Jake Thompson lorry death in Bristol reinvestigated
An investigation into the death of a man killed by a lorry in Bristol is to be re-opened.
Jake Thompson, 27, died after he was struck on the A37 in May last year.
The Crown Prosecution Service said at the time there was not enough evidence to bring charges against the driver.
Avon and Somerset Police said they were now investigating the conduct of four officers who worked on the case and will re-investigate the circumstances leading to Mr Thompson's death.
Mr Thompson suffered serious head injuries when he was hit by the lorry at a pedestrian crossing and died five days later.
His father, John, said: "When somebody dies you expect them to be treated with a priority and urgency which we just didn't feel had happened in this case."
'Manual not followed'
Det Supt Sue Scott, of Avon and Somerset Police, said: "We have received a complaint from the family of Jake Thompson regarding the investigation into their son's tragic death last year.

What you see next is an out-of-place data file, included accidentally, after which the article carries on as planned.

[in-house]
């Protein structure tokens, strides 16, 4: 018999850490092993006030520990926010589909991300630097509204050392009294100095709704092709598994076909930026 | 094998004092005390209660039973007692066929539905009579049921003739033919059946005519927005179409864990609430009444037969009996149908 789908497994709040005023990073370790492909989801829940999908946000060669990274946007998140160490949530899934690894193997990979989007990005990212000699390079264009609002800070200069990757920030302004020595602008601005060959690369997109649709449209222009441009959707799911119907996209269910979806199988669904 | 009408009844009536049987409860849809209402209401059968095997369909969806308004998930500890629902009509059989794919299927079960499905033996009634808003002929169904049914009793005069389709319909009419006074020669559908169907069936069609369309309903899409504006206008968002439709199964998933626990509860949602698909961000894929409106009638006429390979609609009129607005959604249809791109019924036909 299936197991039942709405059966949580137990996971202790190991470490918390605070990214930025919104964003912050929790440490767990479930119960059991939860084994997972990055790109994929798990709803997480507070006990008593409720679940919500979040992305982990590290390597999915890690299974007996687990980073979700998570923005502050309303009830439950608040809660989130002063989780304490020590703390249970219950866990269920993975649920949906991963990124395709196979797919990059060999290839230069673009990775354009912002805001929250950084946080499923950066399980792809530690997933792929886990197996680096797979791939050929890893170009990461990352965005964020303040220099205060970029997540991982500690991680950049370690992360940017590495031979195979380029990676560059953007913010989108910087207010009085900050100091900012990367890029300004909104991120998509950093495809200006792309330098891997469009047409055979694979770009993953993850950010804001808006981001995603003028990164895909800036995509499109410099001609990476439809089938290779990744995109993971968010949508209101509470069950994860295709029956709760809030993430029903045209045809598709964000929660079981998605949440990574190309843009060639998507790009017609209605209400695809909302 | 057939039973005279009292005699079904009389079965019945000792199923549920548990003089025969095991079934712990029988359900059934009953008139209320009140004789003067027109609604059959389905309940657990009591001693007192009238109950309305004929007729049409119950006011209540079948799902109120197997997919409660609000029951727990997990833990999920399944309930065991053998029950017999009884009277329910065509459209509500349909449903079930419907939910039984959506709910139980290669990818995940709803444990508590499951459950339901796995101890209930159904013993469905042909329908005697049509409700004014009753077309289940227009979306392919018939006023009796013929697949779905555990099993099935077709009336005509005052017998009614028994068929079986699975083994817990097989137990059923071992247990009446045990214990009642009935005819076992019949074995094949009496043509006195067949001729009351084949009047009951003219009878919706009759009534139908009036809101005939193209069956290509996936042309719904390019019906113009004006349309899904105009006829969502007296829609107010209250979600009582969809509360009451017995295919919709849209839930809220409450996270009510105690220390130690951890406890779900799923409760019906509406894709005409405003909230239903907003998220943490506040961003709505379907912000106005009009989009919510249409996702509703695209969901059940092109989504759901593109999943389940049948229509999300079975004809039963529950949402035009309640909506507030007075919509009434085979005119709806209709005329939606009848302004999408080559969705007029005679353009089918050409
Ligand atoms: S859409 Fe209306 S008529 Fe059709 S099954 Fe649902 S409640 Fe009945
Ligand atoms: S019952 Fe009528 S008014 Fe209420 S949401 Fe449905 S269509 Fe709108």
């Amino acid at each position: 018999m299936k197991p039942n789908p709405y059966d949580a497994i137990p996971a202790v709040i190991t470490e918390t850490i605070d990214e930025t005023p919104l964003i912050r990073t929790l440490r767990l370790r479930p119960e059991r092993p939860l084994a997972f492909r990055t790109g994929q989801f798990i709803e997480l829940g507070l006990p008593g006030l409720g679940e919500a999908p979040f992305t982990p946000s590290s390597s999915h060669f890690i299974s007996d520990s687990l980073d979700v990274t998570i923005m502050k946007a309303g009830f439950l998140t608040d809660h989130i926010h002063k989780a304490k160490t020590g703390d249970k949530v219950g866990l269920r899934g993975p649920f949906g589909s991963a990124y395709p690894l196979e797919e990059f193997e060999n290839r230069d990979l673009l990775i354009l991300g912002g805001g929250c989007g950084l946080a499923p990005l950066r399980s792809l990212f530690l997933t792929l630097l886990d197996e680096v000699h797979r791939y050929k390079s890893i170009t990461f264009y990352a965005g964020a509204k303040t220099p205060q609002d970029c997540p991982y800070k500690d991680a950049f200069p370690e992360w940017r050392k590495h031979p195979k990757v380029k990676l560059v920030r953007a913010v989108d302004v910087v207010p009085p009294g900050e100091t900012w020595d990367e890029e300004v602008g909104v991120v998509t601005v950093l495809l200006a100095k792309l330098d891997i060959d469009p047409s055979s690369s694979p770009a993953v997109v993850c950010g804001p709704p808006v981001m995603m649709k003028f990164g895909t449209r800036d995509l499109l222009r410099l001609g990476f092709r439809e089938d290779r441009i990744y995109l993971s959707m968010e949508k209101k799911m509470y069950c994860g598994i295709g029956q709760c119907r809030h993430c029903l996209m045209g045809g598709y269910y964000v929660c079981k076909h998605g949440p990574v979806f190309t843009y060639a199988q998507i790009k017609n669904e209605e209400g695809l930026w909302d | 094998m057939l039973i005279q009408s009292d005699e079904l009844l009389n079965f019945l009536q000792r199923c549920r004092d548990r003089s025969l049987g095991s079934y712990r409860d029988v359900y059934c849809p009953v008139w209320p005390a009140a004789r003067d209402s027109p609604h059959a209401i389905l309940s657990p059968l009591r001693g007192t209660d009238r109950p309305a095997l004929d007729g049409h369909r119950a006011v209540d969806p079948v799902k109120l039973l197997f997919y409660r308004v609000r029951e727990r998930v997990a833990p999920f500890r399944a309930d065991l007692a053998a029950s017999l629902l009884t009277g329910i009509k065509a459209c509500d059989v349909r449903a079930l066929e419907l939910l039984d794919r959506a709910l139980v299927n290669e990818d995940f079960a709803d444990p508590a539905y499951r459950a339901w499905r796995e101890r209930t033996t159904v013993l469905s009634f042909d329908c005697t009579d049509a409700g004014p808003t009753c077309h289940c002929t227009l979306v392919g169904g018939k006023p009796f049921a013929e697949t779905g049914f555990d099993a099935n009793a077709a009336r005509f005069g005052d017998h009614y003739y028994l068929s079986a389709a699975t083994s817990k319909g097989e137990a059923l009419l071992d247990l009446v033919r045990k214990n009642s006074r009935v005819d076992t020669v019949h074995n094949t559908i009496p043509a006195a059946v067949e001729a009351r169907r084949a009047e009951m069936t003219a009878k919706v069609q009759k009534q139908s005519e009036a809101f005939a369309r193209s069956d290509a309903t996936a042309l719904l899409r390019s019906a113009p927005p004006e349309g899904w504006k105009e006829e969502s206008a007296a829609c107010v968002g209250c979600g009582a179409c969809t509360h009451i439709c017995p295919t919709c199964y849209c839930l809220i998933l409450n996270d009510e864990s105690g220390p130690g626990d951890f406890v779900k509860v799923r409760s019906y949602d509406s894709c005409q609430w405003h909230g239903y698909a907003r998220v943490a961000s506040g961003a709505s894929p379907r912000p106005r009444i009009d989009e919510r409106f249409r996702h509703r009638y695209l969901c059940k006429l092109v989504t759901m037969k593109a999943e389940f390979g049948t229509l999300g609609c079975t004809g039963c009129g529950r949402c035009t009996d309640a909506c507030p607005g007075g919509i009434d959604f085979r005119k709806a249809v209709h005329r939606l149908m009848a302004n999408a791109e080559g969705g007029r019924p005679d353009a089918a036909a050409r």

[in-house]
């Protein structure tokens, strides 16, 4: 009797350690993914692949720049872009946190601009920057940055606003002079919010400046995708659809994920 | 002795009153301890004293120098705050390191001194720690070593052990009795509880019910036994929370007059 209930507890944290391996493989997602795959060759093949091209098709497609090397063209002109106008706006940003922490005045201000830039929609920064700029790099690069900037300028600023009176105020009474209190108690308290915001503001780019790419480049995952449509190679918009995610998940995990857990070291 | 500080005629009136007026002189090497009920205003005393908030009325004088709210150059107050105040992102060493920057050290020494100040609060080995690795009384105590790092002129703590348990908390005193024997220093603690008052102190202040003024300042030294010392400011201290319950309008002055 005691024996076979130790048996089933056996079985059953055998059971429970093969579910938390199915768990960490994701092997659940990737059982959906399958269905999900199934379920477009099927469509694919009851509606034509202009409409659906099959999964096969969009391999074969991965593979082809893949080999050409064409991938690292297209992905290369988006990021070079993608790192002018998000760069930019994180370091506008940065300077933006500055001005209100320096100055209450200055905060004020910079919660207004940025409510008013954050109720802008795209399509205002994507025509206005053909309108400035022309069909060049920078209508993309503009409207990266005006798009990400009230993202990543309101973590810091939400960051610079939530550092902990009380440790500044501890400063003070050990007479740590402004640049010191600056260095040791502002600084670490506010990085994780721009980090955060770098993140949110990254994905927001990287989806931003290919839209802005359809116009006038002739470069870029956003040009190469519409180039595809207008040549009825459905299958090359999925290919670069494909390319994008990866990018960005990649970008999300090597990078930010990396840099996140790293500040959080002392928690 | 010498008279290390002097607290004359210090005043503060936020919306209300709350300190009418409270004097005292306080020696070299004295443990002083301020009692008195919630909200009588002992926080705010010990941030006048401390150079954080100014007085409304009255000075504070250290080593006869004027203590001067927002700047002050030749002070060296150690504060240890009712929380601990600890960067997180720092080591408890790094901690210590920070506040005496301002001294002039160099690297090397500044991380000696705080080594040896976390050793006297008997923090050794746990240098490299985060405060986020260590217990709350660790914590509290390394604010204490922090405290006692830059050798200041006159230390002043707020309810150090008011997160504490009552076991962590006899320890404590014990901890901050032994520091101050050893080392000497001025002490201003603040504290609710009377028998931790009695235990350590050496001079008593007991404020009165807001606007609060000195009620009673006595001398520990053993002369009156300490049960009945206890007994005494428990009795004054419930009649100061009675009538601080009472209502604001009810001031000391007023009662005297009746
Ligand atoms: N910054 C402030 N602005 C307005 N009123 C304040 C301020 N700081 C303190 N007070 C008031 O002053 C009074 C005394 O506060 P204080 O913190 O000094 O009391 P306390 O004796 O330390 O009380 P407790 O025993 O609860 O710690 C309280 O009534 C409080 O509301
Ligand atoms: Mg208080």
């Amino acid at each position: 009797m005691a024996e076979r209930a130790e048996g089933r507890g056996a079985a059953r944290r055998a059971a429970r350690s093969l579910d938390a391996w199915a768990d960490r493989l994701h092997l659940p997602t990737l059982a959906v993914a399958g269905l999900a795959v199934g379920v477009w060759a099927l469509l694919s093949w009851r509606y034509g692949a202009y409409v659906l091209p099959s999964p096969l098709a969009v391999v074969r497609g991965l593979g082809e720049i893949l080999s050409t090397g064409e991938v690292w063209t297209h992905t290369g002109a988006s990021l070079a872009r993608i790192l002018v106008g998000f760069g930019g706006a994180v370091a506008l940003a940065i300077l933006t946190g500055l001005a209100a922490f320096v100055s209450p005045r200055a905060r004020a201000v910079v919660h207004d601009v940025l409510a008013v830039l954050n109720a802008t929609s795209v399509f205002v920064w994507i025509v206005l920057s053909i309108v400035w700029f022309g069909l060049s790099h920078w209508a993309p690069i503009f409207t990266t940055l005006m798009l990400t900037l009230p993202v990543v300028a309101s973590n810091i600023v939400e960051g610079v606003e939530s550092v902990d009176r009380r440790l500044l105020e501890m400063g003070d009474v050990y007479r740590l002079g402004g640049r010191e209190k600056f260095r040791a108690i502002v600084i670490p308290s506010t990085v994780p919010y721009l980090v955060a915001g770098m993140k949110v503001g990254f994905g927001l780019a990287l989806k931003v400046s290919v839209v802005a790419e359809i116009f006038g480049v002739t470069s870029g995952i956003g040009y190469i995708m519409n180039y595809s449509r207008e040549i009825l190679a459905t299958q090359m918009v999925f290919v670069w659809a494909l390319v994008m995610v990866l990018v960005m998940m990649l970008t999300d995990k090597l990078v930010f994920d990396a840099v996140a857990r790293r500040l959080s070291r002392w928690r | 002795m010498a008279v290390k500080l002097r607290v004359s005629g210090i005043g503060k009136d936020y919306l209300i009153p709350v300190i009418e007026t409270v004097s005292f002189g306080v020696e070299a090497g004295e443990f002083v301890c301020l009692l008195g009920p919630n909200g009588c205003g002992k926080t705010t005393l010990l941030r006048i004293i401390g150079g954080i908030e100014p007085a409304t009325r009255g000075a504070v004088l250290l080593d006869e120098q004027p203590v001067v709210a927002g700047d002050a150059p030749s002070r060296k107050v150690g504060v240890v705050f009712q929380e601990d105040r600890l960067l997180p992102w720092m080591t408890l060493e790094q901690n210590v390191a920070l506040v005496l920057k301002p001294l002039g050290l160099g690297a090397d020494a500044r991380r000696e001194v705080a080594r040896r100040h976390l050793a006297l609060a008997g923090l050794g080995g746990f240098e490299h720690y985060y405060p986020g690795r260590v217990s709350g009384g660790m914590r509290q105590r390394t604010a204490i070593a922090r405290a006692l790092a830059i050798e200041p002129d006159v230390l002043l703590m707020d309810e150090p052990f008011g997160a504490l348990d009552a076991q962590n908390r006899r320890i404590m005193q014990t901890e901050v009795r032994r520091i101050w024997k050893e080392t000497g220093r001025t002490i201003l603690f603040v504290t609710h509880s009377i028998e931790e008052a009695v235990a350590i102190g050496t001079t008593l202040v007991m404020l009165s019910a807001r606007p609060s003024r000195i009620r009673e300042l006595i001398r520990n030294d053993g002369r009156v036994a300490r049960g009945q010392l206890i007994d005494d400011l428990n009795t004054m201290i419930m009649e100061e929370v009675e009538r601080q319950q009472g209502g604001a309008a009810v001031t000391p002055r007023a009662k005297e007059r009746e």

"We have launched an investigation into the police response internally and this is continuing.
"Four officers (not of senior rank) have been served with Regulation 15 notices but continue to carry out their police roles.
"The purpose of serving this notice is to advise an officer that a complaint has been made or a conduct matter has come to light that warrants an investigation.
"However as a result of the preliminary stages of the internal investigation we have decided that it would also be appropriate to re-investigate the circumstances leading to Jake's tragic death.
"While these investigations are carried out it would be inappropriate to go into further details."
The Thompsons' solicitor, David Robinson, said officers had failed to follow the policing manual for road traffic collisions and did not complete basic steps such as obtaining mobile phone records.
"Such an easy telephone call to make and yet it wasn't done," he said.
The Crown Prosecution Service said it would have to examine the new evidence before deciding whether to bring charges.